Invention and Innovation: Some Personal Reflections
Location:B01 McCourtney Hall
The Webster’s dictionary defines “Invention” as “discovery, finding” meaning, “to produce (as something useful) for the first time through the use of imagination or of ingenious thinking and experiment.” This is distinctly different from the definition of “Innovation” as “the introduction of something new”. Others have also described innovation as, “the first commercial use of new technology/invention”. Hence, though the pursuit of new knowledge/science (and hence invention) is commendable and a necessary first step, yet the successful development/commercialization of new technology or the original invention (and hence innovation) is crucial to industry for value creation. Such innovation usually requires several additional inventions on the way to successful commercialization. Requirements and skill sets at the individual and the organizational levels are very different for the path to “Invention” and “Innovation”. Personal reflections of such requirements will be presented from author’s experiences over 40 years of conducting and leading industrial research and development projects. Enablers and barriers to “Invention” and “Innovation” will be highlighted. Three examples of such “Inventions” and “Innovation” in ethylene epoxidation catalysis will be covered that have provided several hundreds of million dollars worth of cumulative benefits over the past three decades and provided added capacity equivalent to a world scale unit. Two other examples of “Invention” will be presented that have the potential of becoming Innovations and create value in the future. These are in the areas of three-way automotive emissions control and in the production of ethylene from methane by selective oxidative coupling of methane.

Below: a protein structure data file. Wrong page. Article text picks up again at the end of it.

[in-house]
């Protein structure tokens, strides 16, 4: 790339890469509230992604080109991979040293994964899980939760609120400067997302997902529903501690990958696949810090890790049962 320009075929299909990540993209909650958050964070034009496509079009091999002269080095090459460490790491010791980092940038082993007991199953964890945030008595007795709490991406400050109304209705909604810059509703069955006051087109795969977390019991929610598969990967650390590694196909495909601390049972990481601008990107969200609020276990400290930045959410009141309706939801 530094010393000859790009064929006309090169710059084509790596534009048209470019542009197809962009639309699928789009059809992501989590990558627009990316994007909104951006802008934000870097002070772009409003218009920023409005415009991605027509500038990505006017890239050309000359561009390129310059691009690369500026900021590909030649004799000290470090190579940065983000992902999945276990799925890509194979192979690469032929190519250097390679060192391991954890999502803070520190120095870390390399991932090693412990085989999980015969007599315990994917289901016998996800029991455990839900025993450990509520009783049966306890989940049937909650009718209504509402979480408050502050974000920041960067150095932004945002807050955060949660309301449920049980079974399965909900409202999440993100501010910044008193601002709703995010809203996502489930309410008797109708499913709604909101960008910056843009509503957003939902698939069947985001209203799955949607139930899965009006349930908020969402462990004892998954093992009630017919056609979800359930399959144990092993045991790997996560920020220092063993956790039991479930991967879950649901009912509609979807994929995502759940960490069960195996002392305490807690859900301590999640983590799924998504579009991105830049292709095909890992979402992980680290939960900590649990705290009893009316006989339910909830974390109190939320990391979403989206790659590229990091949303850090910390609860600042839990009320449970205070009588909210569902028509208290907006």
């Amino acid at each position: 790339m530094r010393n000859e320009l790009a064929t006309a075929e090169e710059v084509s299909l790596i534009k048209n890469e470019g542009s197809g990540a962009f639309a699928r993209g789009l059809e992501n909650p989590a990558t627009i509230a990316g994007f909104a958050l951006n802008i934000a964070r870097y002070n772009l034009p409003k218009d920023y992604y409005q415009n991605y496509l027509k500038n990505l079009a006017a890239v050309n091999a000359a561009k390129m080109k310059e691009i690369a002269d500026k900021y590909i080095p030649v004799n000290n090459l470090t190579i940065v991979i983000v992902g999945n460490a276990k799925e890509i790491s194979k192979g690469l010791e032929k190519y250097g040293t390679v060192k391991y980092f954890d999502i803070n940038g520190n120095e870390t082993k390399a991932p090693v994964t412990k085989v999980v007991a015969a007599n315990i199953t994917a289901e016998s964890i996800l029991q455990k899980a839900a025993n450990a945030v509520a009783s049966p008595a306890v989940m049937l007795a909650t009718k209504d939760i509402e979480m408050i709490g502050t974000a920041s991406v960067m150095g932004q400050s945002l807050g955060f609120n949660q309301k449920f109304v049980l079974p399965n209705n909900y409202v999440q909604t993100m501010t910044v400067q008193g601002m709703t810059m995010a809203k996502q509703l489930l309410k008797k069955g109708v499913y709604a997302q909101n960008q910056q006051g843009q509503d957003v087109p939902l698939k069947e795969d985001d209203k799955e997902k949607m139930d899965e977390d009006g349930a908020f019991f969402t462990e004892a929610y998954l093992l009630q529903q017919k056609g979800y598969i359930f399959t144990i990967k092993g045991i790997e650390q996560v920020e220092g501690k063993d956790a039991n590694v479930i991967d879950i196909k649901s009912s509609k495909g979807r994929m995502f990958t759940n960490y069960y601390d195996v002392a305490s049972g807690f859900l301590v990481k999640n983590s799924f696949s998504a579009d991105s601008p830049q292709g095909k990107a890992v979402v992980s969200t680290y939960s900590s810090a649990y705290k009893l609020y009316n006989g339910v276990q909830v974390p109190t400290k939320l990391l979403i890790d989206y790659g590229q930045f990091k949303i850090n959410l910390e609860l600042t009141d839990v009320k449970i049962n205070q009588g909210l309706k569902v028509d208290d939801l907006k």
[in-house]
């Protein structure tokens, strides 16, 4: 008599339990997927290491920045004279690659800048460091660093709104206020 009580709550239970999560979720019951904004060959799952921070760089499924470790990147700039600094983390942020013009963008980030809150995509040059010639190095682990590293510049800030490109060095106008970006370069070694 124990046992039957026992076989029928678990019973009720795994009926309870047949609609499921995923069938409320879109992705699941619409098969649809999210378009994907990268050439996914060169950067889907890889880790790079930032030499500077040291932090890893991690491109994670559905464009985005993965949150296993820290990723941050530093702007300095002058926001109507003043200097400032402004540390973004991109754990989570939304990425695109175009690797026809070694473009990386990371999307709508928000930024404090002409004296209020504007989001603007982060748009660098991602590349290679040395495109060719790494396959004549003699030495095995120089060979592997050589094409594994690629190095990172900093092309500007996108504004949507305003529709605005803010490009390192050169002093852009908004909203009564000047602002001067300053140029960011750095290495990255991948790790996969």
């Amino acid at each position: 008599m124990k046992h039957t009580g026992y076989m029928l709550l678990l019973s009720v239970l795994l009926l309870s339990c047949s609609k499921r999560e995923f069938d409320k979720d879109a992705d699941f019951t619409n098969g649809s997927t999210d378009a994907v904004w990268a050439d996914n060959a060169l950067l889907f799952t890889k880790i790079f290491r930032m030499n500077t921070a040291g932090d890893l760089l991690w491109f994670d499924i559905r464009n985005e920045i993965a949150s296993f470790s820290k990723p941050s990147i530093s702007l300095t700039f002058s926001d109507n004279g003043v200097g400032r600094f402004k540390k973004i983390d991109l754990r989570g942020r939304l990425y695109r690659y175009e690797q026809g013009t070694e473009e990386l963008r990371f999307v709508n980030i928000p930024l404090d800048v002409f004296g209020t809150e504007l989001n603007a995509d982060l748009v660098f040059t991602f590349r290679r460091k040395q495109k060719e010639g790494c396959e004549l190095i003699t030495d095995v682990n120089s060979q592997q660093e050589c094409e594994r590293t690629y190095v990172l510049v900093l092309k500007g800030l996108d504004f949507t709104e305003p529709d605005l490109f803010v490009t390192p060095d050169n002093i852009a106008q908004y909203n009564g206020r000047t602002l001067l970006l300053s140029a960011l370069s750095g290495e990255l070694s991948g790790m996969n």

Madan M. Bhasin
Mid-Atlantic Technology Research & Innovation Center (MATRIC)
Madan Bhasin has over 45 years of experience in the chemical industry, primarily with Union Carbide and Dow Chemical. His primary area of expertise is heterogeneous catalysis, with a strong emphasis on surface science and the analytical techniques involved in catalyst characterization. He participated in the discovery, development, and commercialization of eleven generations of improved high efficiency ethylene epoxidation catalysts that have contributed to Union Carbide’s and Dow’s technology leadership position in this area.
Dr. Bhasin received his Ph.D. in Physical Chemistry from the University of Notre Dame in 1963. He received his B.S. from Delhi University. He is the inventor or co-inventor of more than 22 U.S. Patents. Dr. Bhasin was elected to the National Academy of Engineering in 2006 in recognition of his contributions to breakthroughs in the catalytic production of ethylene oxide.
He is currently Chief Scientific Advisor for MATRIC Corporation. Bhasin joined MATRIC in 2009 as Chief Scientific Advisor and is responsible for planning and guidance of research projects and international business development. He also serves as a resource and mentor for both senior and junior staff at MATRIC.